keywords = "Rainfall simulation, Soil erosion, Runoff, Woody plant encroachment, Woody thickening",
    author = "Carlos Mu{\~n}oz-Robles and Nick Reid and Matthew Tighe and Sue Briggs and Brian Wilson",
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    Soil hydrological and erosional responses in patches and inter-patches in vegetation states in semi-arid Australia. / Muñoz-Robles, Carlos; Reid, Nick; Tighe, Matthew; Briggs, Sue; Wilson, Brian.

    In: Geoderma - A Global Journal of Soil Science, Vol. 160, No. 3-4, 2011, p. 524-534.

    Research output: Contribution to journalArticle

    TY - JOUR

    T1 - Soil hydrological and erosional responses in patches and inter-patches in vegetation states in semi-arid Australia

    AU - Muñoz-Robles, Carlos

    AU - Reid, Nick

    AU - Tighe, Matthew

    AU - Briggs, Sue

    AU - Wilson, Brian

    PY - 2011

    Y1 - 2011

    N2 - Resource retention is an important component of landscape function in semi-arid environments, with patches in the landscape serving as sink zones, capturing runoff, sediments and nutrients from inter-patches or source areas. The overall aim of this study was to compare the hydrological and erosional responses of patches and inter-patches using small-scale (1 m2) rainfall simulation in four vegetation states comprising woody encroachment (trees and shrubs > 1200 stems ha⿿1), recent pasture (<23 years of age), long-established pasture (50⿿100 years of age) and open woodland in relation to ground cover, in semi-arid south-eastern Australia. Hydrological and erosional responses differed consistently between patches and inter-patches within each vegetation state. Inter-patches (mean ground cover = 23.5% ± 2.7% SE) had the least desirable hydrological and erosional responses, and produced the highest amounts of runoff and sediment, followed in decreasing order by medium vegetated patches (mean ground cover = 54.8% ± 3.1% SE) and well vegetated patches (mean ground cover = 77.3% ± 3.1% SE). However, when hydrological and erosional responses from the same patch type and inter-patches were compared between vegetation states, two differences were found. Well vegetated patches in woody encroachment produced higher runoff than other well vegetated patches, and inter-patches in recent pasture had higher sediment concentration and production than inter-patches in other vegetation states. Total ground cover in the patch types was negatively correlated with runoff and sediment production, and with sediment production in inter-patches. Cryptogam cover in well vegetated patches was associated with higher runoff and sediment production, but cryptogam cover in inter-patches was associated with lower sediment concentration and production. Herbaceous cover and litter in medium vegetated patches were associated with lower runoff and sediment production. Our results indicate that patches and inter-patches are functional units from an eco-hydrological perspective within this semi-arid region and they influence soil hydrological and erosional characteristics irrespective of vegetation state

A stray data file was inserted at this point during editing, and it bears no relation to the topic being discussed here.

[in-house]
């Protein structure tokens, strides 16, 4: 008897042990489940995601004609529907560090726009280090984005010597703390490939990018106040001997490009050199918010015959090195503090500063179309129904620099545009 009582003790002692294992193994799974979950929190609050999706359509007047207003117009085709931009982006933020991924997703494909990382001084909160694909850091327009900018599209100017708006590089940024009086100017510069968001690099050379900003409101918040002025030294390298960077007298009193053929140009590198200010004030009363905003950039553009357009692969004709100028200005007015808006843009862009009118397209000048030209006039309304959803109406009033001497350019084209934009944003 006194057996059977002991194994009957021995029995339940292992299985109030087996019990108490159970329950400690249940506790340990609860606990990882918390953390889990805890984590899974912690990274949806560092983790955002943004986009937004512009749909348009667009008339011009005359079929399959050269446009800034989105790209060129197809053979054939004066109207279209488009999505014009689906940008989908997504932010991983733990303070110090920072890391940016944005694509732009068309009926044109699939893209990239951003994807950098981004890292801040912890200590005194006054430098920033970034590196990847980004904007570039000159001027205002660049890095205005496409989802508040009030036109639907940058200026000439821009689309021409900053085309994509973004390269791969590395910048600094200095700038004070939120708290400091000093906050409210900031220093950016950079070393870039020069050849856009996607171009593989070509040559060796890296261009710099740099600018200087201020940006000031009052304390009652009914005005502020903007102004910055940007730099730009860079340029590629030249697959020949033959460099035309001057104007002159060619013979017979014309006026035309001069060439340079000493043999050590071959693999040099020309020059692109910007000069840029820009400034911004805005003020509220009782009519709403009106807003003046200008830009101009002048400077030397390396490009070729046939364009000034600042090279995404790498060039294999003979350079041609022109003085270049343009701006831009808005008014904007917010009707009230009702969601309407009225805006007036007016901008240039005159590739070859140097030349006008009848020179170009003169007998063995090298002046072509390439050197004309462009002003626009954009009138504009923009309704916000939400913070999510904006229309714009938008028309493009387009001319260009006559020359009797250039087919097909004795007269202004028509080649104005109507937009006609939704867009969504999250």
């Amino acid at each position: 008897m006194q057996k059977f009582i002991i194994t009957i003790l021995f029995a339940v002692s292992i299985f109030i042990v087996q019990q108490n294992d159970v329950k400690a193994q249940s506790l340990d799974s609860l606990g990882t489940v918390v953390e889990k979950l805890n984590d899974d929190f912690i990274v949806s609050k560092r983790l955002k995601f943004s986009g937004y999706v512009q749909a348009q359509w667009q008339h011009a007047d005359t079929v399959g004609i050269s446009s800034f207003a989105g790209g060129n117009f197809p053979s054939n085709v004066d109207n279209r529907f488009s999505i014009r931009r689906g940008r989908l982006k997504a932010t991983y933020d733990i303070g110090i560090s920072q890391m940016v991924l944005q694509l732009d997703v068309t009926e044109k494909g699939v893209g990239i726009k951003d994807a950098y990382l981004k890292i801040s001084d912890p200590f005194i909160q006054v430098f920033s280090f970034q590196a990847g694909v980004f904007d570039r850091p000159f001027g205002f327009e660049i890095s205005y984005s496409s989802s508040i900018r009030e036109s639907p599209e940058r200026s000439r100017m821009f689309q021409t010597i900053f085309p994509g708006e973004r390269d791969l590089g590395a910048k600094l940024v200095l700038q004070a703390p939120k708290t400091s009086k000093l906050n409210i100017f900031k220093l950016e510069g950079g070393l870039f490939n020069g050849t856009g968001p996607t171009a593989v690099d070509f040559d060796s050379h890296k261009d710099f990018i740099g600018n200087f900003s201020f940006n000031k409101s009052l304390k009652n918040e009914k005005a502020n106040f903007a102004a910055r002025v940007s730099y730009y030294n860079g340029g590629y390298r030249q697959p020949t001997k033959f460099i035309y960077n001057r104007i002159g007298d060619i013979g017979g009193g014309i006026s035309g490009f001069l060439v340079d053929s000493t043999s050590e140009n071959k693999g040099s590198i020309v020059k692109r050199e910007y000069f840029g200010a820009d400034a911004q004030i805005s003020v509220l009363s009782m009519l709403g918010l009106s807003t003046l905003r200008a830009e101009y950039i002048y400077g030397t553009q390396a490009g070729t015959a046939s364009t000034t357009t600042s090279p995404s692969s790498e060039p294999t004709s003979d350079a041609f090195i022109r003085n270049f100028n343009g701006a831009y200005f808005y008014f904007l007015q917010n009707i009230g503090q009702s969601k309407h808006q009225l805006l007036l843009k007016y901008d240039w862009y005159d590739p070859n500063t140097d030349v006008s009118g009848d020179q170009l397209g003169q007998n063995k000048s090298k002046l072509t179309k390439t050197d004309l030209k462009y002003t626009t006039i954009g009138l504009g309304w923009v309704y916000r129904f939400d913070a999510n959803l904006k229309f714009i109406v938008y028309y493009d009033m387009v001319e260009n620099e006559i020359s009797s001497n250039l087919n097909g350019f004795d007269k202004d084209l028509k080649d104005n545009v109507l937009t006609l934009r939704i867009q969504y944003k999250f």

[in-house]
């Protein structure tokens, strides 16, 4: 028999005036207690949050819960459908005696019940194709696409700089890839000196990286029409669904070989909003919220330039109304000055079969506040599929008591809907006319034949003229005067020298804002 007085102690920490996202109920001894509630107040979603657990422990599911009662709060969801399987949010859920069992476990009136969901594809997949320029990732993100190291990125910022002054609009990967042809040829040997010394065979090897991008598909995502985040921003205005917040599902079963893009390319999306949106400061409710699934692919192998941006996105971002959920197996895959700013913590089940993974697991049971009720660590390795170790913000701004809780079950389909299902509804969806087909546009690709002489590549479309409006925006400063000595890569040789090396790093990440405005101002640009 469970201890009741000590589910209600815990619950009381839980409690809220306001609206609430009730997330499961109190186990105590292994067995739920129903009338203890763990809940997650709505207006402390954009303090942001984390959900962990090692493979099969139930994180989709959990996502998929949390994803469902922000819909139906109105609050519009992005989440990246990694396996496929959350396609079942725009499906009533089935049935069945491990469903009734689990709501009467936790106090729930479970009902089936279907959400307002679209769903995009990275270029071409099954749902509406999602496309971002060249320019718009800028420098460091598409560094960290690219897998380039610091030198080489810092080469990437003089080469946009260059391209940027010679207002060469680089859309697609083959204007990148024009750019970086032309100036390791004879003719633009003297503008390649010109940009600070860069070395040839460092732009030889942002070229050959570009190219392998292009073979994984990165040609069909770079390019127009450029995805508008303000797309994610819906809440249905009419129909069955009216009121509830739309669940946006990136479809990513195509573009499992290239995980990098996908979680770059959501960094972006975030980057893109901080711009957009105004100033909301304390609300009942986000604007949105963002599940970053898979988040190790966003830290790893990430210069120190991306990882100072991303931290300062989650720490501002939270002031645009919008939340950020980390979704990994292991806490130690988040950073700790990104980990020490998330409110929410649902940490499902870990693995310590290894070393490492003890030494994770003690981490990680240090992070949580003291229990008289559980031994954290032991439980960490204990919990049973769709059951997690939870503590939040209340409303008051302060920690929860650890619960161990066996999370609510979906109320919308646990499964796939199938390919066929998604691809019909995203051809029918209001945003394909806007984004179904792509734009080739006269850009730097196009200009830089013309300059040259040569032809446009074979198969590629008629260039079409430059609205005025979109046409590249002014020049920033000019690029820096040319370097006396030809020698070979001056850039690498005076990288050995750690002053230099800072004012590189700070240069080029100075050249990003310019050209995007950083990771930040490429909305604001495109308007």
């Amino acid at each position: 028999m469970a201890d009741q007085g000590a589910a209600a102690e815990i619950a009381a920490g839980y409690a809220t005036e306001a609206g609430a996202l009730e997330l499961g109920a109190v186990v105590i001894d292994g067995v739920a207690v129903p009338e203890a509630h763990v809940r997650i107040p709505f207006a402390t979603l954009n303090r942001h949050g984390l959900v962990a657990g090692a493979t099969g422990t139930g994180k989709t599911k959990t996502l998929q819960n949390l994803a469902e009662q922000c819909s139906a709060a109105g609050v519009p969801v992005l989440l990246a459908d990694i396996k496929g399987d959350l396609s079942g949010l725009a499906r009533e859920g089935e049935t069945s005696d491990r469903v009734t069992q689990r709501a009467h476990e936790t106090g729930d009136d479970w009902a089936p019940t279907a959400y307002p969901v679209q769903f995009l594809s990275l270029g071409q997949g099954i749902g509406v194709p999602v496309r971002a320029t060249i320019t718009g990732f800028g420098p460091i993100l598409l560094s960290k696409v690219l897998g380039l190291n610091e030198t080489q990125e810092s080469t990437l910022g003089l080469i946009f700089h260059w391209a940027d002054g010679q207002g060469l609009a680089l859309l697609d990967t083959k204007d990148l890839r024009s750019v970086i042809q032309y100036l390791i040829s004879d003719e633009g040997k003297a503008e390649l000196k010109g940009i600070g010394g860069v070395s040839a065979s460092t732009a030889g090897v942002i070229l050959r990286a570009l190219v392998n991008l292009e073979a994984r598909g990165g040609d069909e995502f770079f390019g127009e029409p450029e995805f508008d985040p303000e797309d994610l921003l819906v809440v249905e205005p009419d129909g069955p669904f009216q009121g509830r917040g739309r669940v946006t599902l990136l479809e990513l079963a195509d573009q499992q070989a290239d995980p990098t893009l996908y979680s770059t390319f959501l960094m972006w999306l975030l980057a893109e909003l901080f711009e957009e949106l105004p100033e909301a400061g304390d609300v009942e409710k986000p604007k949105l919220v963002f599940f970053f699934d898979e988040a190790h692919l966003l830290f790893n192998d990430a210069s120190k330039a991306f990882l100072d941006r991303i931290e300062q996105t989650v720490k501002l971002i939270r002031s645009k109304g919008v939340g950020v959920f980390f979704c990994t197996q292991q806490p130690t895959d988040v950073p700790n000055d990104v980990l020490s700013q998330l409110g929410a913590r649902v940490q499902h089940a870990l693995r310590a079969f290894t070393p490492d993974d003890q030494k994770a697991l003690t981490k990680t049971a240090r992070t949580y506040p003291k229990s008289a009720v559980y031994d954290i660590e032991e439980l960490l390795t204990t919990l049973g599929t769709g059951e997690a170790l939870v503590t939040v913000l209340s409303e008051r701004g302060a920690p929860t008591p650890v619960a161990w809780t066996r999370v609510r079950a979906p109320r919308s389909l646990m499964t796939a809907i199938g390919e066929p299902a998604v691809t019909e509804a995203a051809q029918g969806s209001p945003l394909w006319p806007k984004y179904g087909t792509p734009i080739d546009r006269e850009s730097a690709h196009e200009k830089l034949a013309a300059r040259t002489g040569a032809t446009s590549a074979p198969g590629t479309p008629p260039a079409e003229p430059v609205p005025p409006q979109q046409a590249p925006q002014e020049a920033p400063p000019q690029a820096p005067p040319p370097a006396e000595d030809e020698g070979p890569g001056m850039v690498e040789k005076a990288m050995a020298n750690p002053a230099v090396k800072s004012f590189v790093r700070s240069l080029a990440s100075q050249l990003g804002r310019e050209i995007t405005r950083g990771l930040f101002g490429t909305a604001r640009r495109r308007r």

AB - Resource retention is an important component of landscape function in semi-arid environments, with patches in the landscape serving as sink zones, capturing runoff, sediments and nutrients from inter-patches or source areas. The overall aim of this study was to compare the hydrological and erosional responses of patches and inter-patches using small-scale (1 m2) rainfall simulation in four vegetation states comprising woody encroachment (trees and shrubs > 1200 stems ha⿿1), recent pasture (<23 years of age), long-established pasture (50⿿100 years of age) and open woodland in relation to ground cover, in semi-arid south-eastern Australia. Hydrological and erosional responses differed consistently between patches and inter-patches within each vegetation state. Inter-patches (mean ground cover = 23.5% ± 2.7% SE) had the least desirable hydrological and erosional responses, and produced the highest amounts of runoff and sediment, followed in decreasing order by medium vegetated patches (mean ground cover = 54.8% ± 3.1% SE) and well vegetated patches (mean ground cover = 77.3% ± 3.1% SE). However, when hydrological and erosional responses from the same patch type and inter-patches were compared between vegetation states, two differences were found. Well vegetated patches in woody encroachment produced higher runoff than other well vegetated patches, and inter-patches in recent pasture had higher sediment concentration and production than inter-patches in other vegetation states. Total ground cover in the patch types was negatively correlated with runoff and sediment production, and with sediment production in inter-patches. Cryptogam cover in well vegetated patches was associated with higher runoff and sediment production, but cryptogam cover in inter-patches was associated with lower sediment concentration and production. Herbaceous cover and litter in medium vegetated patches were associated with lower runoff and sediment production. Our results indicate that patches and inter-patches are functional units from an eco-hydrological perspective within this semi-arid region and they influence soil hydrological and erosional characteristics irrespective of vegetation state

    KW - Rainfall simulation

    KW - Soil erosion

    KW - Runoff

    KW - Woody plant encroachment

    KW - Woody thickening

    U2 - 10.1016/j.geoderma.2010.10.024

    DO - 10.1016/j.geoderma.2010.10.024

    M3 - Article

    VL - 160

    SP - 524

    EP - 534

    JO - Geoderma - A Global Journal of Soil Science

    JF - Geoderma - A Global Journal of Soil Science

    SN - 0016-7061

    IS - 3-4

    ER -